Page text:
It took a little while to perfect it, but the T-Shirt trick works for capturing flats. Unlike my previous attempts, I bought a clean, new white shirt. I gently stretched it over my scope and secured it with a rubber band. I made sure to maintain the same focus I used for my light frame exposures. And, the best trick of all, I switched my camera’s mode to “Av” on my Canon Eos Ra (an amazing Christmas gift from my brother!). The mode automatically picks the correct shutter speed to produce the proper exposure for the flat frame.
As for my light source, I’ve been shooting in my backyard lately. So, once I finished taking my light exposures and my darks and I’m getting ready to pick up, I turn on my white LED porch light. From there, all I need to do is point my score at the light. It’s just as good as using an all-white LCD tablet or laptop screen or resorting to a light box. Except, it doesn’t do my a lot of good when I’m not shooting from my backyard. So, I’ll need to find a good portable light source when I’m working remotely.
Here’s the result of plugging my new flat frames into Deep Sky Stacker and doing some newbie image processing on them in Photoshop. It looked so nice, I had it printed and matted at FedEx Kinkos. Ultimately, you can see how that distorted ring of brightness from the last post is gone now, averaged out by DSS with the flats!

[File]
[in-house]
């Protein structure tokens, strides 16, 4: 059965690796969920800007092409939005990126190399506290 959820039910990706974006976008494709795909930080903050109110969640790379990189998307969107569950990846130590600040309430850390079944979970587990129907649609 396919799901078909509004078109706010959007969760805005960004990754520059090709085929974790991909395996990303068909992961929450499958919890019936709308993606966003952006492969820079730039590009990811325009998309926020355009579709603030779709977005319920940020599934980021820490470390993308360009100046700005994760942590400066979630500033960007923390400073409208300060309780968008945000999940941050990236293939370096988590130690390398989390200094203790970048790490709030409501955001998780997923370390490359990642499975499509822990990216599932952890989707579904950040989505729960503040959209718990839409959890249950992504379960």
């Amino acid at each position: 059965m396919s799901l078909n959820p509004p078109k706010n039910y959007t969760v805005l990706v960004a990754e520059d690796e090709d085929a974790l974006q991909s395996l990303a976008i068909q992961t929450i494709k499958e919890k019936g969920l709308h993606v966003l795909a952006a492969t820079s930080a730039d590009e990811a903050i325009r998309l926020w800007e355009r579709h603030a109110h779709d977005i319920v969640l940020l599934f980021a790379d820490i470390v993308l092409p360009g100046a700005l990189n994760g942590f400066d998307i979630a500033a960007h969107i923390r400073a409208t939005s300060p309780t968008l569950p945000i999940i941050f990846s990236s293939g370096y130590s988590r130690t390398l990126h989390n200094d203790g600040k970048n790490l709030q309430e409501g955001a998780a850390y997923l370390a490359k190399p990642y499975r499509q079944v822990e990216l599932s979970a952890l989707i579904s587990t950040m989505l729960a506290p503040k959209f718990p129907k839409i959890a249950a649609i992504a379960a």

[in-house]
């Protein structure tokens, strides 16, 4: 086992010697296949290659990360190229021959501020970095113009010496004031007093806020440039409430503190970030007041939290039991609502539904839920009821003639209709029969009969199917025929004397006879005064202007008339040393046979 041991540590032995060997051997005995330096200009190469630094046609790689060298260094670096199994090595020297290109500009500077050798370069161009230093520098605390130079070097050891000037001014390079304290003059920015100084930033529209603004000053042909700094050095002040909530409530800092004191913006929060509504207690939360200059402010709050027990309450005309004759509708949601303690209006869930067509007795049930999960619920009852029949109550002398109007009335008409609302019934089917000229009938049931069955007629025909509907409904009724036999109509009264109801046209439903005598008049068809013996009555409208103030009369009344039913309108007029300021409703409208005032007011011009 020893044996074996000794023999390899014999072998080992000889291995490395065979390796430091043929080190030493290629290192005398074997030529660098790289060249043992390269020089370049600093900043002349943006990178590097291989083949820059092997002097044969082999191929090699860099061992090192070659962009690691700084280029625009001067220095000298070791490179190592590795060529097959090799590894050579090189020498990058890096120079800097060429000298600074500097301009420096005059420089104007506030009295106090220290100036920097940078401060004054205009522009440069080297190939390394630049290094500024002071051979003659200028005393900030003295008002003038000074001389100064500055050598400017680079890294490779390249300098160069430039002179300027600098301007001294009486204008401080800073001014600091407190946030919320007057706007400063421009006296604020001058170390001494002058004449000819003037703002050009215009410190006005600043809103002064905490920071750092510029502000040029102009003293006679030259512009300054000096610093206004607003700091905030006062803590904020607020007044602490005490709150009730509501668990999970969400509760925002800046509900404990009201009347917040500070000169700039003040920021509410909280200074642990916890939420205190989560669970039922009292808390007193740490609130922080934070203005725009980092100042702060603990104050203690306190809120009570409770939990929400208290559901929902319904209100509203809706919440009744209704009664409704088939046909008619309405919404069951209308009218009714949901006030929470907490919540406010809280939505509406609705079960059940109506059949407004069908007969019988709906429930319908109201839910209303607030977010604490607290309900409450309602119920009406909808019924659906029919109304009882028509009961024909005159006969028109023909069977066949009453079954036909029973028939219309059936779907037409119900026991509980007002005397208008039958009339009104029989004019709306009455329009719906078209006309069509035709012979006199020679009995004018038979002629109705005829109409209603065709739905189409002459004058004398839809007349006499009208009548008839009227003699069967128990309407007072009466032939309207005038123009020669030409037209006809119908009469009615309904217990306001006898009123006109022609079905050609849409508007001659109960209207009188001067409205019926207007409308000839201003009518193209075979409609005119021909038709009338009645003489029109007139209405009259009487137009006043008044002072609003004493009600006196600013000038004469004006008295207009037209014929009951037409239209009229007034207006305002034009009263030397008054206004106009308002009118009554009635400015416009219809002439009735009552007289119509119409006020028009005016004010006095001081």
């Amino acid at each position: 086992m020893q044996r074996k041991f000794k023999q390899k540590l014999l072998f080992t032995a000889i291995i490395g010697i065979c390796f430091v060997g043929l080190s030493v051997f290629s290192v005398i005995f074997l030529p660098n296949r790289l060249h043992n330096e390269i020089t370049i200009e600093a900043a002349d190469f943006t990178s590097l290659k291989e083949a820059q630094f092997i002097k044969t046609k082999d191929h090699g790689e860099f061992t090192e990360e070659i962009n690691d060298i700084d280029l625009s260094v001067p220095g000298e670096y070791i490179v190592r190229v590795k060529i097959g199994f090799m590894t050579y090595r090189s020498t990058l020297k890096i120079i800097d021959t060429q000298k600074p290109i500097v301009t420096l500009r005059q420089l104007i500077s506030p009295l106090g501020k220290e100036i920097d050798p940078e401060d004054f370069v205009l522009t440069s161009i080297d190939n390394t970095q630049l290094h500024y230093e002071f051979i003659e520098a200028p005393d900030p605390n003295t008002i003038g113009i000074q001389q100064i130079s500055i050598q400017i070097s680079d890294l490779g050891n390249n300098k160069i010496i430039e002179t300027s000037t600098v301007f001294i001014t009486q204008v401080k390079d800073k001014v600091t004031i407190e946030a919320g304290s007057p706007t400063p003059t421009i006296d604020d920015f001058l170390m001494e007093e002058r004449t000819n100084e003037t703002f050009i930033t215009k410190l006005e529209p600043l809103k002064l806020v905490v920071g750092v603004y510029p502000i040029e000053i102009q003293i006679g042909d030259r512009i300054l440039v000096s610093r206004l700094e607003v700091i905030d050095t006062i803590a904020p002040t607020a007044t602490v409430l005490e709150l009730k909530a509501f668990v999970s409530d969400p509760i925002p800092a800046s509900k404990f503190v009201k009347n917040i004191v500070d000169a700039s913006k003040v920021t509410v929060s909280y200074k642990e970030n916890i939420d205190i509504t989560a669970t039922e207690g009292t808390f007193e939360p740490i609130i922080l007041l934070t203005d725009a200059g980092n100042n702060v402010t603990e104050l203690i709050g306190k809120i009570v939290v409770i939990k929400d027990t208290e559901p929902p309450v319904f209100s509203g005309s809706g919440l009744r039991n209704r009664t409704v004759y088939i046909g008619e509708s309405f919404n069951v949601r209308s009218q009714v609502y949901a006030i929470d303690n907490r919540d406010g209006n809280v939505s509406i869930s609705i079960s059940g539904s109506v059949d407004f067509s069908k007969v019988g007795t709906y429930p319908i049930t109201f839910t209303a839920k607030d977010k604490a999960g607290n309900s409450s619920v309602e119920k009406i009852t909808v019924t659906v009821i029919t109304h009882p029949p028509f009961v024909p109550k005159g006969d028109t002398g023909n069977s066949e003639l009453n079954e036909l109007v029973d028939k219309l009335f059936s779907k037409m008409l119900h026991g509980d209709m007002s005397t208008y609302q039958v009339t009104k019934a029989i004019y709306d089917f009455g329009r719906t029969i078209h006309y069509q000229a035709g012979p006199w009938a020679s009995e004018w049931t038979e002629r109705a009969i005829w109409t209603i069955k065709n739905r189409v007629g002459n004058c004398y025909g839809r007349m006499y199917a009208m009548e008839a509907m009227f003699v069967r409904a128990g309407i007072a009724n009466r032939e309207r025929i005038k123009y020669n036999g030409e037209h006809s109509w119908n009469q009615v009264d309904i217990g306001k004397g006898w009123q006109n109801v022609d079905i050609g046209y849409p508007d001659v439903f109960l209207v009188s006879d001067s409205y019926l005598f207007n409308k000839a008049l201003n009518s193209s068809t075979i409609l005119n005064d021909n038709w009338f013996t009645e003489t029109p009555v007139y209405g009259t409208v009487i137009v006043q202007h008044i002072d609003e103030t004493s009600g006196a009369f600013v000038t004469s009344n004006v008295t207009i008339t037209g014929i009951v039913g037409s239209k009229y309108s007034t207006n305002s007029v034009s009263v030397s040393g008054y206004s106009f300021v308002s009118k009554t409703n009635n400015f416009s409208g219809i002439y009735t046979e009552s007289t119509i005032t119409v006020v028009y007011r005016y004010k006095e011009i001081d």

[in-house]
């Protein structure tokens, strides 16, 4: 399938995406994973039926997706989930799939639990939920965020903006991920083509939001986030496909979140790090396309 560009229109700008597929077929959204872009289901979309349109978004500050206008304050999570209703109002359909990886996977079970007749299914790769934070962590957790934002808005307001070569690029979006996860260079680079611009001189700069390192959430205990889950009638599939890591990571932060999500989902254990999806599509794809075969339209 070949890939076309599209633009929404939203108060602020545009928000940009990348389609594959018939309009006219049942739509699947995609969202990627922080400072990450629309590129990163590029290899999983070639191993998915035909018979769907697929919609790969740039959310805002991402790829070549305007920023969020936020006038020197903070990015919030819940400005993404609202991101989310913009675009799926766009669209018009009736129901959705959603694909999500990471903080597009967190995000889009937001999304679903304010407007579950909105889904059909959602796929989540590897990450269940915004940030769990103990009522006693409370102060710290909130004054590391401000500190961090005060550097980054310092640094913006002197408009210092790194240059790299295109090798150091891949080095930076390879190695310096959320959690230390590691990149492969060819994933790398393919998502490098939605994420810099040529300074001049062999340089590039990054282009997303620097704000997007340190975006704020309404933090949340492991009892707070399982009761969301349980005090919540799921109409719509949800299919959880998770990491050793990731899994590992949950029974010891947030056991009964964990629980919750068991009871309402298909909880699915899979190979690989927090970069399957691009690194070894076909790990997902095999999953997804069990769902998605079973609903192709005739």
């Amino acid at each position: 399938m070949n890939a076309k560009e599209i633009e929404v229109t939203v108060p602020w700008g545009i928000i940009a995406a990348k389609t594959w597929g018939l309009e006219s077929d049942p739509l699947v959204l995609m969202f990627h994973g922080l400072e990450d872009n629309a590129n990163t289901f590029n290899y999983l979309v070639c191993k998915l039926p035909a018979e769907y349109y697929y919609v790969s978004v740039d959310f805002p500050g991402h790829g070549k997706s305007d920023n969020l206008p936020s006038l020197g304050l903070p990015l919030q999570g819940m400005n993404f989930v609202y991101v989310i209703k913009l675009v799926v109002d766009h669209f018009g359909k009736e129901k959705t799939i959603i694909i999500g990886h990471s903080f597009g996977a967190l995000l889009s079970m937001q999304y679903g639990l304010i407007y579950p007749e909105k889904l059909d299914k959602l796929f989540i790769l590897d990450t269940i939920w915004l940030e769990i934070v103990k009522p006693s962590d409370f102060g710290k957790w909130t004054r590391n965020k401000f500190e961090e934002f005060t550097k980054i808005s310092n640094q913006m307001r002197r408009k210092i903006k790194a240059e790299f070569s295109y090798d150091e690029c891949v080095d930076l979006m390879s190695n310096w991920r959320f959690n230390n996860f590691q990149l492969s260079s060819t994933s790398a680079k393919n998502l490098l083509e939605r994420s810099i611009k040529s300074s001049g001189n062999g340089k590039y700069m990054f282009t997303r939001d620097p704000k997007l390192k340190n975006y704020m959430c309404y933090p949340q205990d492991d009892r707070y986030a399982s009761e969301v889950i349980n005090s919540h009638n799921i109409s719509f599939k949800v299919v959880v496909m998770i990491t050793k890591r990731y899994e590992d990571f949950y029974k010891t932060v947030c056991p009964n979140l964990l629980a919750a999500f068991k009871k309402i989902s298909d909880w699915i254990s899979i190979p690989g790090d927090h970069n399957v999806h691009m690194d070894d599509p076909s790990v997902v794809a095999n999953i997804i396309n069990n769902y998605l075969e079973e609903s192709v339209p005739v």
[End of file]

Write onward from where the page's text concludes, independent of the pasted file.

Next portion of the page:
The next step for me is to learn more about image processing in Adobe. Right off the bat, I can share just how great the “arcsinh” curve stretches are for performing color-preserving stretches of the TIF file data. The guy who designed these stretches for PixInsight, which is the super expensive astrophotography editing software, created these stretches for Adobe and he explains it all in this post on the Cloudy Nights forum here. Definitely pick these up and install them if you’re using Photoshop for Astrophotography; they’re free.
Here’s a quick and dirty bit of imaging I did using the arcsinh stretches to draw out my images with only a couple hours of exposure time at my local observatory. Granted, the EOS Ra also helps a lot with image quality, too. And even still, there’s a lot that could be done to improve these images of M81 and M82, the Bode Galaxy and Cigar Galaxy, respectively.
I grabbed 4 hours of exposure time of the Whirpool Galaxy, M51, which was the deep sky target I cut my teeth on over last summer. Assuming I can find some time this weekend, I’m hoping to process that TIF file in adobe and try some more advanced techniques I learned, like creating star masks to preserve star color, tricks to remove light pollution, and (not so advanced) ways to “feather” my lasso’s deselections so I can play with the galaxy separate from the stars and vice versa.